Chelgate Local Newsletter – June 2020
This month we bring you news on the St Albans Local Plan, new government-appointed chief planner, projections on the housing and rental markets, COVID-19 and long-term strategic planning and much more…
Government appoints new chief planner
By Alia Khan, Consultant
The Ministry of Housing, Communities and Local Government (MHCLG) has appointed Joanna Averley as its new chief planner. She is the first female chief planner and assumes her post from September.
Averley joins Whitehall from the Commission of Architecture and the Built Environment (CABE), where she was the deputy chief executive as well as design director at the Olympic Delivery Authority (ODA). She spent two years as head of urban design and integration at High Speed 2 Ltd. Before that, she worked for Transport for London, leading on the housing and planning programme Crossrail 2.
Christopher Pincher, the housing minister welcomed Averley to her post and tweeted that her ‘experience and fresh thinking will help to ensure the planning system delivers the homes we need, now and in the future’.
Commenting on her appointment, Averley said, “We have many challenges to address over the coming months and years – how we meet the needs of our communities in delivering good quality homes and neighbourhoods, underpinning the economy and jobs, delivering sustainable patterns of growth, addressing the climate crisis and adapting to the realities of the pandemic and its consequences, planning and planners have a vital role to play – a creative, proactive approach and long-term thinking will be at the heart of bringing positive change for all.”
Averley’s priorities appear to be closely aligned to those of Jack Airey, the recently appointed special adviser for homes and planning and the driving force behind the Building Better, Building Beautiful Commission (BBBB). If any doubt existed on the likelihood of change to the planning system with beauty at the centre of it, the appointment of Averley and the pandemic have definitely confirmed that an inevitable change will occur and major reforms in the planning system are expected.
Housing and rental market demand surges in UK
By Alia Khan, Consultant
Following the Government’s announcement last month to reopen estate agents, data sets emerging from the industry show a significant release of pent-up demand in both the housing and rental market in the UK. Although this was to be expected, the level of interest is a surprise.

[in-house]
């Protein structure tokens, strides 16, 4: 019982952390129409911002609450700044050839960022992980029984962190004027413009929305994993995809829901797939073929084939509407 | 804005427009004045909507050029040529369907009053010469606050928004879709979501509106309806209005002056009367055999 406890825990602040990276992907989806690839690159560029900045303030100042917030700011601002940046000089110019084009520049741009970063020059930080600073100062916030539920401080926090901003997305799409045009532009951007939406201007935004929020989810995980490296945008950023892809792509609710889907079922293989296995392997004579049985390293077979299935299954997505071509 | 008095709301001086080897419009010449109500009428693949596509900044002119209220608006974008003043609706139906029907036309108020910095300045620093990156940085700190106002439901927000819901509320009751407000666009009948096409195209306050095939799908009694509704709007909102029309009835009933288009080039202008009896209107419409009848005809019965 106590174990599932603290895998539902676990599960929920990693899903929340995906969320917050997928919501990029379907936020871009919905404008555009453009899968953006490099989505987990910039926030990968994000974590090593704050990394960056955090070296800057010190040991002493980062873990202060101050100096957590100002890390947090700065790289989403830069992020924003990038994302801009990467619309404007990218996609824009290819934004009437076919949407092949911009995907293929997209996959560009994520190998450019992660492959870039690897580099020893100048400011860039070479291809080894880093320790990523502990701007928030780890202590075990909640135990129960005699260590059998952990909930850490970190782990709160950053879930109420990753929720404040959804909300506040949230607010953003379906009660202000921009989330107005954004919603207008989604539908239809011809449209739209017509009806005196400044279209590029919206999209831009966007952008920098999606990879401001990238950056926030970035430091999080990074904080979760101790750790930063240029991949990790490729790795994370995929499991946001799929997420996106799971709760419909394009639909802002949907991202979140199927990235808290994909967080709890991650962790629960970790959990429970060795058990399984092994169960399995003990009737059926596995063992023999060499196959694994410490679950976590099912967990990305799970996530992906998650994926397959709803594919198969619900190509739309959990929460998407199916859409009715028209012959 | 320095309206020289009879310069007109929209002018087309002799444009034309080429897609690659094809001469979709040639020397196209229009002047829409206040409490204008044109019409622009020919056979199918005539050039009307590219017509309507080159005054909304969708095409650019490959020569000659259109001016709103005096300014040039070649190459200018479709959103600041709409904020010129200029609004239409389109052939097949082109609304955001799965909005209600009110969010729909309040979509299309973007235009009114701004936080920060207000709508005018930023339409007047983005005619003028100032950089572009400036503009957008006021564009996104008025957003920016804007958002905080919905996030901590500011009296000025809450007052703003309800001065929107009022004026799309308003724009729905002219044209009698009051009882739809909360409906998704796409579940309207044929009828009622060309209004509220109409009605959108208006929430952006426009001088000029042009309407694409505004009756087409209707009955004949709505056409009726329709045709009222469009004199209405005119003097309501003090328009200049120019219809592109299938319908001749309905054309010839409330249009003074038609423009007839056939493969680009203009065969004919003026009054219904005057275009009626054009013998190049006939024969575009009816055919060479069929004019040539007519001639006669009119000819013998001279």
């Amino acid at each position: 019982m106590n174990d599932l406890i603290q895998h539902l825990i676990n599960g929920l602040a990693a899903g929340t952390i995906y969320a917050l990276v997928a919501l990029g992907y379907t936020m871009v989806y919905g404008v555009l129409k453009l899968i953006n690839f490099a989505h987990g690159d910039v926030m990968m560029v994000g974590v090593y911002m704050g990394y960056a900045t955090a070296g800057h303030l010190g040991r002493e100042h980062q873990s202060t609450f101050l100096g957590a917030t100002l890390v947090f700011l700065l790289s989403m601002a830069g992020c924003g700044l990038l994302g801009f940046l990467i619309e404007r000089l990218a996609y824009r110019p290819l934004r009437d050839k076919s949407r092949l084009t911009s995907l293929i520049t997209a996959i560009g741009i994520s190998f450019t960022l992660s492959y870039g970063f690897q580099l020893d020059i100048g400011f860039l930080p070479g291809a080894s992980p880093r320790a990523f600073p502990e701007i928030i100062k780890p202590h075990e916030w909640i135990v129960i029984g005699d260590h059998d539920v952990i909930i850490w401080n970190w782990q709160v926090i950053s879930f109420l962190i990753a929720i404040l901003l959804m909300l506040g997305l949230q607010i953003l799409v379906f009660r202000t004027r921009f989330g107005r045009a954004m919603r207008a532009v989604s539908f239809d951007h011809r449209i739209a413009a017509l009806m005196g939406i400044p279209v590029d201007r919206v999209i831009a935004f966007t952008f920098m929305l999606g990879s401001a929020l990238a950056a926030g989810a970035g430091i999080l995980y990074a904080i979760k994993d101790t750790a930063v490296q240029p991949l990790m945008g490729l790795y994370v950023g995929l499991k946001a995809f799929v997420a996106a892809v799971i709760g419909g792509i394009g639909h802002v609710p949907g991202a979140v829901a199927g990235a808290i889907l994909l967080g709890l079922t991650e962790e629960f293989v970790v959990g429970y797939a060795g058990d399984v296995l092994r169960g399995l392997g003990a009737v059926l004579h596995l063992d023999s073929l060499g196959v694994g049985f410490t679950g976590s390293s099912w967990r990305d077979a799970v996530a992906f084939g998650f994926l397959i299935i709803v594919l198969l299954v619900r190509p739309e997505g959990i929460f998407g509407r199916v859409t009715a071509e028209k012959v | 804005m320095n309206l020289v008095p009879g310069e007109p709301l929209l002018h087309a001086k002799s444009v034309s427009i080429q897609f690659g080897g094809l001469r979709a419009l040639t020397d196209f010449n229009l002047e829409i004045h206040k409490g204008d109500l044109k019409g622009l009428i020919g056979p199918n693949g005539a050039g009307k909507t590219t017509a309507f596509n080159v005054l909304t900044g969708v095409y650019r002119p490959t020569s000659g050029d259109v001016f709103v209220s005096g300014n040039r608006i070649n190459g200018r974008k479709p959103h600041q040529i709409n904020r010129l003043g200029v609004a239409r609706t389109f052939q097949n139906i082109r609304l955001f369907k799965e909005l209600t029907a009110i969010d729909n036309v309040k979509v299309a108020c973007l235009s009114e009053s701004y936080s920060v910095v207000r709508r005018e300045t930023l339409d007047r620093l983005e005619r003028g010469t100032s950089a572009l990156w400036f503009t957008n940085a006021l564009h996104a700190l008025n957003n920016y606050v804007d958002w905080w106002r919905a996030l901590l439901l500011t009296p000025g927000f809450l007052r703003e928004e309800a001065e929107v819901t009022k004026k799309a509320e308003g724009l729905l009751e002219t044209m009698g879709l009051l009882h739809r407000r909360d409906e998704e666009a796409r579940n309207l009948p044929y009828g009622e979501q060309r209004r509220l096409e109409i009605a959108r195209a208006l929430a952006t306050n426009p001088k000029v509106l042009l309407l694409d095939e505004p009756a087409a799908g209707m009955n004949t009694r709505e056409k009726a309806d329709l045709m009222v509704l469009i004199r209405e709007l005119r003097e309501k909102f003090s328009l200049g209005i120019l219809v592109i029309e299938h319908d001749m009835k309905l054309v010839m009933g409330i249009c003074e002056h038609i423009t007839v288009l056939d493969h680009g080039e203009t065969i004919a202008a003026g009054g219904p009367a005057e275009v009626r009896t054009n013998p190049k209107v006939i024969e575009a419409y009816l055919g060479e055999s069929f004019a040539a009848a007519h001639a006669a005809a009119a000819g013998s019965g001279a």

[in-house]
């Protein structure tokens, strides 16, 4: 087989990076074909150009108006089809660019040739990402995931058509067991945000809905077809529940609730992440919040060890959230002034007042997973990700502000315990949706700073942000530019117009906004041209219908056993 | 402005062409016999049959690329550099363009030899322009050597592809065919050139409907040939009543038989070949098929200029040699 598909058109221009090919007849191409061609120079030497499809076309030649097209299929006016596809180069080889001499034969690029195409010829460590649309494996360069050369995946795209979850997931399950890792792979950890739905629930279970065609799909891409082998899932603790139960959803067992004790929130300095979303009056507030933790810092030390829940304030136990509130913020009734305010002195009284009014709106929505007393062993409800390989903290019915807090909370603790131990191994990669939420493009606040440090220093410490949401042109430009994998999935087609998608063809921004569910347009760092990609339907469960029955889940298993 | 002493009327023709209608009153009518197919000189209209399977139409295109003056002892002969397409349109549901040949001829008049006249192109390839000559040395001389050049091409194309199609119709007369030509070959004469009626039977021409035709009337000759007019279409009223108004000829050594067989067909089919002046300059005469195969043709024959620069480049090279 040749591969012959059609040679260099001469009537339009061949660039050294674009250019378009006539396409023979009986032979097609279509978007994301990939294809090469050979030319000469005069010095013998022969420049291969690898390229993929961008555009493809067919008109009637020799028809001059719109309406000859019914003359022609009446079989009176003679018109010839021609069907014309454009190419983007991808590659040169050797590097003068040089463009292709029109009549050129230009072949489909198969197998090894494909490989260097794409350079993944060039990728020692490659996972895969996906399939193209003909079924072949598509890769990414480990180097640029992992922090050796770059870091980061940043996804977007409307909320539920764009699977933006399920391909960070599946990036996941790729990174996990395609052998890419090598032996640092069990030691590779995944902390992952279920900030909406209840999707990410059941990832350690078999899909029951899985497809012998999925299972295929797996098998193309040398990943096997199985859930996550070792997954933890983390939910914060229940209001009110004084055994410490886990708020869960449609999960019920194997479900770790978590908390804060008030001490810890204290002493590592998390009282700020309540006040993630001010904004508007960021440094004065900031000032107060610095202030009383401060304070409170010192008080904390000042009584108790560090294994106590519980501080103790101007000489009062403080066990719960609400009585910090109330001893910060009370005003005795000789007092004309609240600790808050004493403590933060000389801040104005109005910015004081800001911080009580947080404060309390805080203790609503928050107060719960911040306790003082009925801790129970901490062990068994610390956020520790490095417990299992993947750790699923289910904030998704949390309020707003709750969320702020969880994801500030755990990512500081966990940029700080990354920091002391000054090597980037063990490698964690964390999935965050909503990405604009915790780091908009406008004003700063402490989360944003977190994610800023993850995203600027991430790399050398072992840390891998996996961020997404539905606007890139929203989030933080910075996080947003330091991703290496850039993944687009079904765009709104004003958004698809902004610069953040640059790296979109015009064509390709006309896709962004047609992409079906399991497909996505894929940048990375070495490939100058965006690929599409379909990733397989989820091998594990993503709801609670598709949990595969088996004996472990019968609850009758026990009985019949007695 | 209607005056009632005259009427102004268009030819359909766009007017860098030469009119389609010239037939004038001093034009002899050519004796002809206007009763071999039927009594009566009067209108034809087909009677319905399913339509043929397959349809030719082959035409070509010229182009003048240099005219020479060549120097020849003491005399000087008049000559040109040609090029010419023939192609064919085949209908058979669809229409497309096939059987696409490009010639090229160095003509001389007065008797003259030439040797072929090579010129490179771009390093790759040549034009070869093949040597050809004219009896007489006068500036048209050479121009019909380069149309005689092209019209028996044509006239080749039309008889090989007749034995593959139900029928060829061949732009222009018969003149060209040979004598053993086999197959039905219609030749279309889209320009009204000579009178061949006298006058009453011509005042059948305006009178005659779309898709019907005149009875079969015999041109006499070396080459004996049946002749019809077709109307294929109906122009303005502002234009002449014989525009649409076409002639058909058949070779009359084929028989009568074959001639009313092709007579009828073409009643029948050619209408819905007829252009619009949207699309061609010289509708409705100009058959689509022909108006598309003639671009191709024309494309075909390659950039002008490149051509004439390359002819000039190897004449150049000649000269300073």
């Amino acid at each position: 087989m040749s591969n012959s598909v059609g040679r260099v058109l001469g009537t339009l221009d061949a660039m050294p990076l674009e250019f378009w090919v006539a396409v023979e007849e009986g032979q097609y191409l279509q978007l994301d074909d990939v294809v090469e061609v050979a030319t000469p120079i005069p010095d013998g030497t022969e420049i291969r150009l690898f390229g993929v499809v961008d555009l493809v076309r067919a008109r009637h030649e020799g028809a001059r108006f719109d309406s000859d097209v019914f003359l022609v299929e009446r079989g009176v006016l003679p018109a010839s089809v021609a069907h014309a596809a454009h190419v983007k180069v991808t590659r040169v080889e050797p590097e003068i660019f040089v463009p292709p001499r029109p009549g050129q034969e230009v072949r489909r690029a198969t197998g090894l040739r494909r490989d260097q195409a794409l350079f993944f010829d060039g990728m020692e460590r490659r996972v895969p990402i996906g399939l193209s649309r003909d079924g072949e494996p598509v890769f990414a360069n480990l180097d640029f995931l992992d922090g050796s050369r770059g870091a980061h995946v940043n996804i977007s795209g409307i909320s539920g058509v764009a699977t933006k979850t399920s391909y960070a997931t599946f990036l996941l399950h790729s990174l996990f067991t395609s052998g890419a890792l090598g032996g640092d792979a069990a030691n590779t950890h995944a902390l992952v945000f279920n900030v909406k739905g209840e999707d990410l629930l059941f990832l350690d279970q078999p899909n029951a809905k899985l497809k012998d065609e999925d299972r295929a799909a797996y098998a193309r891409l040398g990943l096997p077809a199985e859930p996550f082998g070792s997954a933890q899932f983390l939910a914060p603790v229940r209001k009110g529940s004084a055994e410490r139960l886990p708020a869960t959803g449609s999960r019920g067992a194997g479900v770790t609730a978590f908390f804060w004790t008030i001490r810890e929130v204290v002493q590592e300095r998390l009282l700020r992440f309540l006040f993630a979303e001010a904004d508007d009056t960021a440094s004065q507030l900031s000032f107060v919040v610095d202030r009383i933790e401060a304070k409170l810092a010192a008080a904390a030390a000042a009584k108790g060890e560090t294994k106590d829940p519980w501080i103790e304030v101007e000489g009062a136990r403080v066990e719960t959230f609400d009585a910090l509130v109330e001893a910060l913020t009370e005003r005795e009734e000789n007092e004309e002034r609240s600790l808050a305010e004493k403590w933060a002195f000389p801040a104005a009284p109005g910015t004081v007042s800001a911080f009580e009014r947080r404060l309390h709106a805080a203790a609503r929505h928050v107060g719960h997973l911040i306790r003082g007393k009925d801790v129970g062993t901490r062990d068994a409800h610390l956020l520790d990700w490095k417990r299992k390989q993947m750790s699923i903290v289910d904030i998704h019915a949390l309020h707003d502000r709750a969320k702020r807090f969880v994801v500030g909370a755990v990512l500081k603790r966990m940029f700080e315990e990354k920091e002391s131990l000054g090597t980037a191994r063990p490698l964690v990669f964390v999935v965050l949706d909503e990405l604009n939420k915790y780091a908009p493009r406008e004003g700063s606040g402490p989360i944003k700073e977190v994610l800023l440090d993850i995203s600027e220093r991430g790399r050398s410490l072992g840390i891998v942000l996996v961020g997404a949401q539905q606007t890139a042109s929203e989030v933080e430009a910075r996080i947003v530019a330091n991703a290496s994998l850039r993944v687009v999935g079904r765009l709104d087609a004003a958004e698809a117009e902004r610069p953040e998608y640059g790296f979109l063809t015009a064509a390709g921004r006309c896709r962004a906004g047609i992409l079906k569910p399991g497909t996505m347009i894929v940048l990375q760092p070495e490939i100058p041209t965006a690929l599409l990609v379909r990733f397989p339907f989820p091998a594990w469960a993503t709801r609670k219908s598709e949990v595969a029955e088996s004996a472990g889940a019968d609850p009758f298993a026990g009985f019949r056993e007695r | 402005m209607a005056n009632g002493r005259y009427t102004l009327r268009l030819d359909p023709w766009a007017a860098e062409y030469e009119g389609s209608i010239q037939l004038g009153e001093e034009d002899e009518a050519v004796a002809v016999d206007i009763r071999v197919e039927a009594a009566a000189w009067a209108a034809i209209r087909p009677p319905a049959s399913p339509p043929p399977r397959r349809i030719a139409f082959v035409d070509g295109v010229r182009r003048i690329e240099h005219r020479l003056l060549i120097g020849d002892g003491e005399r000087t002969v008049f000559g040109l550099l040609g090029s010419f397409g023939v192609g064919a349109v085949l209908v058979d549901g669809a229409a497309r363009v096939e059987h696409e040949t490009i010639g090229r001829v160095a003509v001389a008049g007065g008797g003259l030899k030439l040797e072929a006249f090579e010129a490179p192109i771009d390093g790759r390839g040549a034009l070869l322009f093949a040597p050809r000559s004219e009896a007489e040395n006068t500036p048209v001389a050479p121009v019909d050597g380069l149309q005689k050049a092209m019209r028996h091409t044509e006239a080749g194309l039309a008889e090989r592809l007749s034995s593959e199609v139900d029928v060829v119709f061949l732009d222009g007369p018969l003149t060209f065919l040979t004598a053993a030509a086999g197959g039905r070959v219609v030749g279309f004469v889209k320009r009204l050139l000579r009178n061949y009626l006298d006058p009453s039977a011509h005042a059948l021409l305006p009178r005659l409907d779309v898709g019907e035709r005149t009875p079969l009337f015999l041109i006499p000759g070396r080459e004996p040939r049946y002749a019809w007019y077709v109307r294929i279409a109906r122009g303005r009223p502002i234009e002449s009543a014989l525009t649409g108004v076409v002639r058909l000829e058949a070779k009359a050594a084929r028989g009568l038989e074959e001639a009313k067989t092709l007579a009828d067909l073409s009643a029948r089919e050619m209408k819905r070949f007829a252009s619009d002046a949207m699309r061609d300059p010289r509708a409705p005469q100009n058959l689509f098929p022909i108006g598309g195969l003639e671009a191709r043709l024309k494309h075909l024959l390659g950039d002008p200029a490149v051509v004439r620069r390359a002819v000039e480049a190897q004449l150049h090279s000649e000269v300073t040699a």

The Rental Market
Global property consultancy Knight Frank reports that the number of new prospective tenants was 4% above the five-year average in the week ending 30 May. But more notable was the number of valuation approvals for letting properties: in the week ending 6 June it saw the highest number on record, 19% above the five-year average.
Demand is further expected to strengthen as schools begin to reopen and universities begin to announce how they will be teaching their courses next academic year. Previously, uncertainty around schools and universities has caused tenants to delay moving.
The Housing Market
The housing market is also experiencing a growth in demand as record levels of offers have been accepted a month after lockdown restrictions were eased. Data from Zoopla shows that demand for housing at the start of June was 54% higher than at the start of March. The number of sales agreed, while lagging behind demand, have largely returned to last year’s levels. Evidence is also emerging that COVID-19 has created a boost in demand and produced a new cohort of buyers. It seems the pandemic has prompted many people to re-evaluating their living conditions looking more for houses with balconies, gardens and near outdoor spaces.
Property market activity had halted during the eight-week period between March and May due to the pandemic, but the recent surge has also prompted more sellers to enter the market. Knight Frank reports that supply has started to catch up with demand. As a result, prices have started getting firmer, with the average discount to asking price for exchanges outside London reduced to 2.6% since the market reopened, compared to 4% during lockdown. In London, the average discount has also narrowed to 3.9% from 6.4% since lockdown.
According to further emerging data, pent-up demand for new homes has also triggered a rise in the number of UK applicants registering their interest to buy homes. This will certainly have followed on as a result of the pandemic, which seems to have contributed to the stabilisation of house prices and many re-evaluating their current living conditions.
Demand has certainly risen in both the housing and rental market in the last month, but the question is whether the uptick will be sustained. The lockdown may have led many to revaluate their living conditions, but the uncertainty around employment and wider economy remains, which will ultimately lead to continued lender caution. The significant increase in interest in properties with outdoor spaces, if it continues, may also force the industry to rethink design in the future.
COVID-19 and long-term strategic planning
By Kasia Banaś, Account Director
It is clear by now that the COVID-19 pandemic will have long-lasting effects on how we live, work and travel. What we don’t know yet, and probably won’t know for some time, is what exactly those changes will be. This has posed a significant challenge to strategic and long-term planning projects such as the Oxfordshire 2050 Plan and the Oxford-Cambridge Arc.
At the last Oxfordshire Growth Board meeting, an extension to the Oxfordshire Plan 2050 timeline was requested and granted. The pandemic is expected to result in significant behavioural changes which will require adjustments to the overall strategy. The team will be looking at accommodating for more flexible working practices, higher demand for good broadband connections or decrease in car travel, to name just a few. However, the full effects of the pandemic on our lives will not be known for some time, months or perhaps even years. While some immediate reaction will have to take place, many aspects of the Plan will require a longer-term approach, resulting in a significant delay to the whole project.